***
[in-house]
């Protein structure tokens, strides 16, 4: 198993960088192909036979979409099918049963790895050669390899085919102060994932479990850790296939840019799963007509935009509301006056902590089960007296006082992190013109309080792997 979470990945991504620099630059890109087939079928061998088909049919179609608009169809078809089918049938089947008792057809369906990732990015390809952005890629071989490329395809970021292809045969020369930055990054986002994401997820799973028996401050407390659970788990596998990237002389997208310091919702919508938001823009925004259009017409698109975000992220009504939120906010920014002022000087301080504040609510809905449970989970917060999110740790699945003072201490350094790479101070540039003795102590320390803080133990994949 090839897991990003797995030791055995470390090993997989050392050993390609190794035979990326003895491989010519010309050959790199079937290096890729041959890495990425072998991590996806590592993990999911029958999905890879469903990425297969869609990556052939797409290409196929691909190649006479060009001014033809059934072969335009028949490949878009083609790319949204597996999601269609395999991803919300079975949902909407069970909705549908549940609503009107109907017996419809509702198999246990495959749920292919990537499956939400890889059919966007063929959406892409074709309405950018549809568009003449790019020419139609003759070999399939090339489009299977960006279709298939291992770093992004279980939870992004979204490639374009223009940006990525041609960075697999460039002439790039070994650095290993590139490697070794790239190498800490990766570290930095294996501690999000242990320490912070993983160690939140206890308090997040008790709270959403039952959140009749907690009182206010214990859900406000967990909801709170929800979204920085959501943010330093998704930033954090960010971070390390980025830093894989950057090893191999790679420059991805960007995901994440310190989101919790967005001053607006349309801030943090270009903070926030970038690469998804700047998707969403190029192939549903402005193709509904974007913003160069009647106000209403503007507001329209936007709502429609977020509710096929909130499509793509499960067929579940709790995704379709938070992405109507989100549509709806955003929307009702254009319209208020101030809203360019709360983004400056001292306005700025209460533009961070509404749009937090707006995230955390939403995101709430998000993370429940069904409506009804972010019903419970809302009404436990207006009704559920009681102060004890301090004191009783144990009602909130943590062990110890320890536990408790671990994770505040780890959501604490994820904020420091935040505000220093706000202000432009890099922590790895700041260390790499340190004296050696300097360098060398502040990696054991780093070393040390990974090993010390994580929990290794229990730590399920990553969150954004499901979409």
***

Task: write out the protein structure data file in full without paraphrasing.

[in-house]
């Protein structure tokens, strides 16, 4: 198993960088192909036979979409099918049963790895050669390899085919102060994932479990850790296939840019799963007509935009509301006056902590089960007296006082992190013109309080792997 979470990945991504620099630059890109087939079928061998088909049919179609608009169809078809089918049938089947008792057809369906990732990015390809952005890629071989490329395809970021292809045969020369930055990054986002994401997820799973028996401050407390659970788990596998990237002389997208310091919702919508938001823009925004259009017409698109975000992220009504939120906010920014002022000087301080504040609510809905449970989970917060999110740790699945003072201490350094790479101070540039003795102590320390803080133990994949 090839897991990003797995030791055995470390090993997989050392050993390609190794035979990326003895491989010519010309050959790199079937290096890729041959890495990425072998991590996806590592993990999911029958999905890879469903990425297969869609990556052939797409290409196929691909190649006479060009001014033809059934072969335009028949490949878009083609790319949204597996999601269609395999991803919300079975949902909407069970909705549908549940609503009107109907017996419809509702198999246990495959749920292919990537499956939400890889059919966007063929959406892409074709309405950018549809568009003449790019020419139609003759070999399939090339489009299977960006279709298939291992770093992004279980939870992004979204490639374009223009940006990525041609960075697999460039002439790039070994650095290993590139490697070794790239190498800490990766570290930095294996501690999000242990320490912070993983160690939140206890308090997040008790709270959403039952959140009749907690009182206010214990859900406000967990909801709170929800979204920085959501943010330093998704930033954090960010971070390390980025830093894989950057090893191999790679420059991805960007995901994440310190989101919790967005001053607006349309801030943090270009903070926030970038690469998804700047998707969403190029192939549903402005193709509904974007913003160069009647106000209403503007507001329209936007709502429609977020509710096929909130499509793509499960067929579940709790995704379709938070992405109507989100549509709806955003929307009702254009319209208020101030809203360019709360983004400056001292306005700025209460533009961070509404749009937090707006995230955390939403995101709430998000993370429940069904409506009804972010019903419970809302009404436990207006009704559920009681102060004890301090004191009783144990009602909130943590062990110890320890536990408790671990994770505040780890959501604490994820904020420091935040505000220093706000202000432009890099922590790895700041260390790499340190004296050696300097360098060398502040990696054991780093070393040390990974090993010390994580929990290794229990730590399920990553969150954004499901979409």